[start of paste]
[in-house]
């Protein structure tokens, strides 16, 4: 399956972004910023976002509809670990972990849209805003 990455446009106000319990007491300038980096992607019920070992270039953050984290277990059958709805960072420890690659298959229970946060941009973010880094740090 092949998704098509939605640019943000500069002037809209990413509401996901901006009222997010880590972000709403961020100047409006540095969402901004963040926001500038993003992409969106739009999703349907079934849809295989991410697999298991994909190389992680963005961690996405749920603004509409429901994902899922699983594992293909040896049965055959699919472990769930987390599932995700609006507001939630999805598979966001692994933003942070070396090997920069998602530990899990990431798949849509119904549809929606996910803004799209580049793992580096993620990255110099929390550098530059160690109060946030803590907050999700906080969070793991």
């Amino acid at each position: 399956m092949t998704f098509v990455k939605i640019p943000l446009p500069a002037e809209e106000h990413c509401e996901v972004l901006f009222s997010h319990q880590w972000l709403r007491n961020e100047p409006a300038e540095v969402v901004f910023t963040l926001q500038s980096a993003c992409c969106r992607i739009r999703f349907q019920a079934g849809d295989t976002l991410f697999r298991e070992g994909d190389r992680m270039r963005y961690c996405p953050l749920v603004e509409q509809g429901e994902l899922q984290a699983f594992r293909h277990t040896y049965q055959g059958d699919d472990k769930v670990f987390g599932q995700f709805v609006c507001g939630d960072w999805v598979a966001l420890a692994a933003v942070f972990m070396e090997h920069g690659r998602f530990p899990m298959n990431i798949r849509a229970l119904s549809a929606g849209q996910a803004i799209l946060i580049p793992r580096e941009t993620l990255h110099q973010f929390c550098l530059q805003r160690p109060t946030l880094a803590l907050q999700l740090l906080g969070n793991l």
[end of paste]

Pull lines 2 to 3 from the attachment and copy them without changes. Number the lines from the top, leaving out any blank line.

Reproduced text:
């Protein structure tokens, strides 16, 4: 399956972004910023976002509809670990972990849209805003 990455446009106000319990007491300038980096992607019920070992270039953050984290277990059958709805960072420890690659298959229970946060941009973010880094740090 092949998704098509939605640019943000500069002037809209990413509401996901901006009222997010880590972000709403961020100047409006540095969402901004963040926001500038993003992409969106739009999703349907079934849809295989991410697999298991994909190389992680963005961690996405749920603004509409429901994902899922699983594992293909040896049965055959699919472990769930987390599932995700609006507001939630999805598979966001692994933003942070070396090997920069998602530990899990990431798949849509119904549809929606996910803004799209580049793992580096993620990255110099929390550098530059160690109060946030803590907050999700906080969070793991």
């Amino acid at each position: 399956m092949t998704f098509v990455k939605i640019p943000l446009p500069a002037e809209e106000h990413c509401e996901v972004l901006f009222s997010h319990q880590w972000l709403r007491n961020e100047p409006a300038e540095v969402v901004f910023t963040l926001q500038s980096a993003c992409c969106r992607i739009r999703f349907q019920a079934g849809d295989t976002l991410f697999r298991e070992g994909d190389r992680m270039r963005y961690c996405p953050l749920v603004e509409q509809g429901e994902l899922q984290a699983f594992r293909h277990t040896y049965q055959g059958d699919d472990k769930v670990f987390g599932q995700f709805v609006c507001g939630d960072w999805v598979a966001l420890a692994a933003v942070f972990m070396e090997h920069g690659r998602f530990p899990m298959n990431i798949r849509a229970l119904s549809a929606g849209q996910a803004i799209l946060i580049p793992r580096e941009t993620l990255h110099q973010f929390c550098l530059q805003r160690p109060t946030l880094a803590l907050q999700l740090l906080g969070n793991l």